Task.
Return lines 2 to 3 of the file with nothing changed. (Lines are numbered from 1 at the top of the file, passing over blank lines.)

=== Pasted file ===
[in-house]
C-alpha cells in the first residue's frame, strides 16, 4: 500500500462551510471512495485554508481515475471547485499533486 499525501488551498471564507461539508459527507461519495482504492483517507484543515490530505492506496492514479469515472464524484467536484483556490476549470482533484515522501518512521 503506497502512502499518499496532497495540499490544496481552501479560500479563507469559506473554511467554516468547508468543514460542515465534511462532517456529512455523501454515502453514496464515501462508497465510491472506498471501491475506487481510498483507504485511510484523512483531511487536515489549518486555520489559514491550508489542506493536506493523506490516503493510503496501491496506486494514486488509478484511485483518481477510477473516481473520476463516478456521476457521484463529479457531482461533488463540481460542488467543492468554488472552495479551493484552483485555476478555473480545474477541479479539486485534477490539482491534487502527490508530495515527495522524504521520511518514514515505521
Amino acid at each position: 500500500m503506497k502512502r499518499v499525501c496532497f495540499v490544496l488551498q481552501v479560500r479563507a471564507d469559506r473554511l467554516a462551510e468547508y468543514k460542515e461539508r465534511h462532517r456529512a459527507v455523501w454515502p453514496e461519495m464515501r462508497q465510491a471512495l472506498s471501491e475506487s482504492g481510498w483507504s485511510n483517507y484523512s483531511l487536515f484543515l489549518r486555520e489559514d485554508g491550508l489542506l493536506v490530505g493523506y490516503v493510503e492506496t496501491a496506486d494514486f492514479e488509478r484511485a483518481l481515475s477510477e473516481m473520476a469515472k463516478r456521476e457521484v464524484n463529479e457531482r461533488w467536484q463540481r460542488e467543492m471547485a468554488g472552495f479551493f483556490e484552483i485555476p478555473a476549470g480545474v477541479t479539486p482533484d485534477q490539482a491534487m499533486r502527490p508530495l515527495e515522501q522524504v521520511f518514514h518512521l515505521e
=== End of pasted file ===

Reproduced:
C-alpha cells in the first residue's frame, strides 16, 4: 500500500462551510471512495485554508481515475471547485499533486 499525501488551498471564507461539508459527507461519495482504492483517507484543515490530505492506496492514479469515472464524484467536484483556490476549470482533484515522501518512521 503506497502512502499518499496532497495540499490544496481552501479560500479563507469559506473554511467554516468547508468543514460542515465534511462532517456529512455523501454515502453514496464515501462508497465510491472506498471501491475506487481510498483507504485511510484523512483531511487536515489549518486555520489559514491550508489542506493536506493523506490516503493510503496501491496506486494514486488509478484511485483518481477510477473516481473520476463516478456521476457521484463529479457531482461533488463540481460542488467543492468554488472552495479551493484552483485555476478555473480545474477541479479539486485534477490539482491534487502527490508530495515527495522524504521520511518514514515505521
Amino acid at each position: 500500500m503506497k502512502r499518499v499525501c496532497f495540499v490544496l488551498q481552501v479560500r479563507a471564507d469559506r473554511l467554516a462551510e468547508y468543514k460542515e461539508r465534511h462532517r456529512a459527507v455523501w454515502p453514496e461519495m464515501r462508497q465510491a471512495l472506498s471501491e475506487s482504492g481510498w483507504s485511510n483517507y484523512s483531511l487536515f484543515l489549518r486555520e489559514d485554508g491550508l489542506l493536506v490530505g493523506y490516503v493510503e492506496t496501491a496506486d494514486f492514479e488509478r484511485a483518481l481515475s477510477e473516481m473520476a469515472k463516478r456521476e457521484v464524484n463529479e457531482r461533488w467536484q463540481r460542488e467543492m471547485a468554488g472552495f479551493f483556490e484552483i485555476p478555473a476549470g480545474v477541479t479539486p482533484d485534477q490539482a491534487m499533486r502527490p508530495l515527495e515522501q522524504v521520511f518514514h518512521l515505521e